In this context, it is relevant to note that the Nepali polity and its economy are dysfunctional and highly vulnerable to unexpected changes that the fortuitous and inexplicable resilience of its people alone have allowed to avert collapse so far. Like politics in much of the Indian subcontinent, the newly-empowered Nepali political class has been corroded by the desire of personal advancement and enrichment, which makes it especially susceptible to foreign blandishment. However, the earlier royal dispensation was not uncommonly immune to the lure of money either. It is worth noting that one recent Nepali prime minister had changed the course of Nepali history by surreptitiously inserting the term secular in Nepal’s new constitution, in exchange for a USS$ 5 million pay-off from a foreign embassy. Nor has the coming to power of left-wing radicals brought with it a new moral order, corrupt enrichment remaining the norm.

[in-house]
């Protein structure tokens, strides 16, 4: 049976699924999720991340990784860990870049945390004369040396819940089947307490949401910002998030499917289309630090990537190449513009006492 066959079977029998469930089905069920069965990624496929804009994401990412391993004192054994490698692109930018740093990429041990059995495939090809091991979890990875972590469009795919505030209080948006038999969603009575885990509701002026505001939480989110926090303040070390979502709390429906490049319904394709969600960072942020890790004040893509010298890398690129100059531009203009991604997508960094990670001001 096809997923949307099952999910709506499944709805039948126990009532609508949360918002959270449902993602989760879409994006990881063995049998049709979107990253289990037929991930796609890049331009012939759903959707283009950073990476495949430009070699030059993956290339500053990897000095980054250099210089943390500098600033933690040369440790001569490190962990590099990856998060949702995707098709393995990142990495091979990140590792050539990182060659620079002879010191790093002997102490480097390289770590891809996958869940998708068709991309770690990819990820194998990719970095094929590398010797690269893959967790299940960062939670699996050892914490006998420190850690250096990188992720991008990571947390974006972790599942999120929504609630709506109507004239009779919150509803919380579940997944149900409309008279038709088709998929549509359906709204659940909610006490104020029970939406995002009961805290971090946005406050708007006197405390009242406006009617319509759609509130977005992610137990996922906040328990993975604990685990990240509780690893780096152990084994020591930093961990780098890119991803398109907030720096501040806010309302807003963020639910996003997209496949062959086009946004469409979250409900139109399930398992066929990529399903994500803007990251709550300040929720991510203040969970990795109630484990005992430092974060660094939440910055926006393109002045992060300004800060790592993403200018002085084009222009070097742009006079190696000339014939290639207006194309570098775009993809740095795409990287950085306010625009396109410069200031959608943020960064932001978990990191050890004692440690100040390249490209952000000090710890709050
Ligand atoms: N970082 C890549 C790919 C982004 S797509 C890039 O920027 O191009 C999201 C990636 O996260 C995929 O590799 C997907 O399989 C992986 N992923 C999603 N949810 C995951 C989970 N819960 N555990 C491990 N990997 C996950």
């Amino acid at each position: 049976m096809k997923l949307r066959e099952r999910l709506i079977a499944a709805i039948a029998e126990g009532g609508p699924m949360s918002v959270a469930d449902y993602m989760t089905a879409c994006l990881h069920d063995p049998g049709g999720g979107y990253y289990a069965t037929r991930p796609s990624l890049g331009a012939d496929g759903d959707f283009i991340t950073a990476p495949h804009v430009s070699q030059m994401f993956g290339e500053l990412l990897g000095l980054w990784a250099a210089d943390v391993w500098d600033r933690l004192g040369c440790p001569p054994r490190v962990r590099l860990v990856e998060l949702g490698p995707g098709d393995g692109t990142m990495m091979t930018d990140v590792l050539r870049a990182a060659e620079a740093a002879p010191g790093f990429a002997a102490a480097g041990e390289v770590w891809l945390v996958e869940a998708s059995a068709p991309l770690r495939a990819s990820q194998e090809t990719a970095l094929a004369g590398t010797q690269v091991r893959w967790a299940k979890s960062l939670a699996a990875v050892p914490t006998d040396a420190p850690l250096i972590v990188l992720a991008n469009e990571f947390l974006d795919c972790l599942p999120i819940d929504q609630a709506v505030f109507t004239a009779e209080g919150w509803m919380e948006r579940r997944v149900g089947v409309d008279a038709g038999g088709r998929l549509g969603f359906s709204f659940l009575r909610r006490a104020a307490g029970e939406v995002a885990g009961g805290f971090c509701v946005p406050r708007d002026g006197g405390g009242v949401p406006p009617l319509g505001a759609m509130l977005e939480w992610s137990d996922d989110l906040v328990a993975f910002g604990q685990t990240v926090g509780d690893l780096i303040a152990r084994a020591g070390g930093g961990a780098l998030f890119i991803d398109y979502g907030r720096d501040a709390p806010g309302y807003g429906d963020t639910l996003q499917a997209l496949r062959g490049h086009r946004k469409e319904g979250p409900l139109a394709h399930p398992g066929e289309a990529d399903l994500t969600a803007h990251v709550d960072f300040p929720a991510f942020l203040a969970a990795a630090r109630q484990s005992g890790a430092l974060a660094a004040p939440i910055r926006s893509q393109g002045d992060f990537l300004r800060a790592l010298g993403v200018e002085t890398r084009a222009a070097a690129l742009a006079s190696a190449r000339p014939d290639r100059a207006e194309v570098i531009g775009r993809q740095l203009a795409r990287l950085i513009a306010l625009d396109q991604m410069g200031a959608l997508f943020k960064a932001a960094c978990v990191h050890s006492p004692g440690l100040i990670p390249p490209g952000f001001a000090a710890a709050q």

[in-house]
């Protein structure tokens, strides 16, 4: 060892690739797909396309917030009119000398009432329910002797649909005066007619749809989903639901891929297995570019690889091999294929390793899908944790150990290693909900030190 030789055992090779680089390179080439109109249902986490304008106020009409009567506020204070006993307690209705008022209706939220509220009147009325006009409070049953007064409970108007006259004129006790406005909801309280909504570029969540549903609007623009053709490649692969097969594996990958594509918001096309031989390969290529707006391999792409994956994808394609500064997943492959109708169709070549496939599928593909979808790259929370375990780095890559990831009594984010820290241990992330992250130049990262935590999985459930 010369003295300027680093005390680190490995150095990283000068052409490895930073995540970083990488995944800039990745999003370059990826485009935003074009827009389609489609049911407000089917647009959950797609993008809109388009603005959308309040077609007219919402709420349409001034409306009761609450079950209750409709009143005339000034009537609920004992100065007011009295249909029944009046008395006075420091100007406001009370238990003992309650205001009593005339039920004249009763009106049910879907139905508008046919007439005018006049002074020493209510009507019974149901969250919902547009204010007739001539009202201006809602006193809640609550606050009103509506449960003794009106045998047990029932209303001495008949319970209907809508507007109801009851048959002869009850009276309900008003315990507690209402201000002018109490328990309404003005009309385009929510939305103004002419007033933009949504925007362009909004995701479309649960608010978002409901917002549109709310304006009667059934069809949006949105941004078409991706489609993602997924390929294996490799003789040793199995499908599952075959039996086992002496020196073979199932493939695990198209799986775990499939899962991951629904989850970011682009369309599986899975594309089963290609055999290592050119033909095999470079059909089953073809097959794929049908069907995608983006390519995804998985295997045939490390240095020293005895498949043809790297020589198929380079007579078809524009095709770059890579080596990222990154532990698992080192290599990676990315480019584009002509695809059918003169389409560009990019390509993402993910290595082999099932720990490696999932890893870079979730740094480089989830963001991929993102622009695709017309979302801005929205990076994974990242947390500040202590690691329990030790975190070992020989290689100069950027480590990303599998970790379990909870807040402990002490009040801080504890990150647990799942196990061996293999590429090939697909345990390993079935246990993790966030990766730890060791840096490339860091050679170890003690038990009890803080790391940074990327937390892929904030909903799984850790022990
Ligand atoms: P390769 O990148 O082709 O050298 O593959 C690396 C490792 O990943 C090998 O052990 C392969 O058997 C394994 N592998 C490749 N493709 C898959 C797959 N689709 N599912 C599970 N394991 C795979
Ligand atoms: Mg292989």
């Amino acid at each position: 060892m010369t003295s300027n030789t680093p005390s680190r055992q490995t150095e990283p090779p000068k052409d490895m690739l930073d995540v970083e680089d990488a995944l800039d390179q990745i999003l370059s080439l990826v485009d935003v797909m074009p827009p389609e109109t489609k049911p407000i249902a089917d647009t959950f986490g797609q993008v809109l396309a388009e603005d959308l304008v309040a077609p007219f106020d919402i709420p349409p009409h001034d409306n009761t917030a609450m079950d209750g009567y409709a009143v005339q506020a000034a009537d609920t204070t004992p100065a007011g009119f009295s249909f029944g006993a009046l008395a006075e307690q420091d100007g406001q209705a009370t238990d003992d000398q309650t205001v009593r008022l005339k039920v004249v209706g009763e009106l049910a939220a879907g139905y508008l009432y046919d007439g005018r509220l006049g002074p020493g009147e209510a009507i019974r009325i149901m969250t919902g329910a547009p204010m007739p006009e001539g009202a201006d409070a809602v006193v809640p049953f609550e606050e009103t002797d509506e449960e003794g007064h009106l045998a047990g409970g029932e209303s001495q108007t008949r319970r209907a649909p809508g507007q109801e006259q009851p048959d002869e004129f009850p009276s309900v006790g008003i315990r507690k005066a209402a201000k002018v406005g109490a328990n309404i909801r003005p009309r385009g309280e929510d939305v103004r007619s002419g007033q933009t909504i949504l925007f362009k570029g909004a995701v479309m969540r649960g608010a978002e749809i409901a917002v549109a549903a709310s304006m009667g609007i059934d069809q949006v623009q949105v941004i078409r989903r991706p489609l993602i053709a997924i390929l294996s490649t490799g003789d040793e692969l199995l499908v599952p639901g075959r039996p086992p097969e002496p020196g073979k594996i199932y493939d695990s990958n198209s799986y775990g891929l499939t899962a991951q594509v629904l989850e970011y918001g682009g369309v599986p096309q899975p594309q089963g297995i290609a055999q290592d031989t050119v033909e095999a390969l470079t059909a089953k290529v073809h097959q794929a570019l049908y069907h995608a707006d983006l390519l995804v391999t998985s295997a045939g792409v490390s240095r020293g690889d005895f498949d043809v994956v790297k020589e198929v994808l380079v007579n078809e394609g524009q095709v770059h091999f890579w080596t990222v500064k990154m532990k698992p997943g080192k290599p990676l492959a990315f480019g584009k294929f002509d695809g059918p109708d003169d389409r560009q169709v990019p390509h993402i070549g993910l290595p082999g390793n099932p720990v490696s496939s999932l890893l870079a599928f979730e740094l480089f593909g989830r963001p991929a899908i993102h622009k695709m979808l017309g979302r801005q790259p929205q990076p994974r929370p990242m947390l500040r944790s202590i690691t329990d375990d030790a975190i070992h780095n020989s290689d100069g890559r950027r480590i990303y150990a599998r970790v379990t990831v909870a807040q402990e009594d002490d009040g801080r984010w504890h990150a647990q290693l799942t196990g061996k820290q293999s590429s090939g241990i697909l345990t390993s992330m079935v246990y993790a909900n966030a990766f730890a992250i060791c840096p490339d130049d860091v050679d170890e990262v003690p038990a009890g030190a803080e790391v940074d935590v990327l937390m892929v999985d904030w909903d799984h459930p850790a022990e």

Even more significantly, Nepal’s economy has only been viable for many years due to exceptional international circumstances. This situation may now be coming to a close as oil prices stagnate, threatening dire consequences for Nepal. It depends on exporting labour to work in dreadful conditions abroad, their remittances funding the private well-being of families and financing the public exchequer. Remittances by Nepalis abroad amounted to 31.43 percent of GDP in 2015 and 27.8 in 2018, compared to a world average of 4.76. Nepal has achieved one of the highest GDP tax ratios among poorer countries of nearly thirty percent, by heavily taxing goods imported by remittance income. One important price it is paying is of a domestic shortage of labour for agriculture and the consequent need for large food grain imports. Thus, the vulnerability of Nepal’s economy to shock is palpable. It is a very difficult environment of economic vulnerability and Nepal’s political class is ill-equipped to cope with the unprecedented challenges, which even robustly managed societies would find demanding. As a result, one views the future of Nepal and its long-suffering and honourable people with trepidation.


(Dr. Gautam Sen taught international political economy at the London School of Economics and political Science for more than two decades).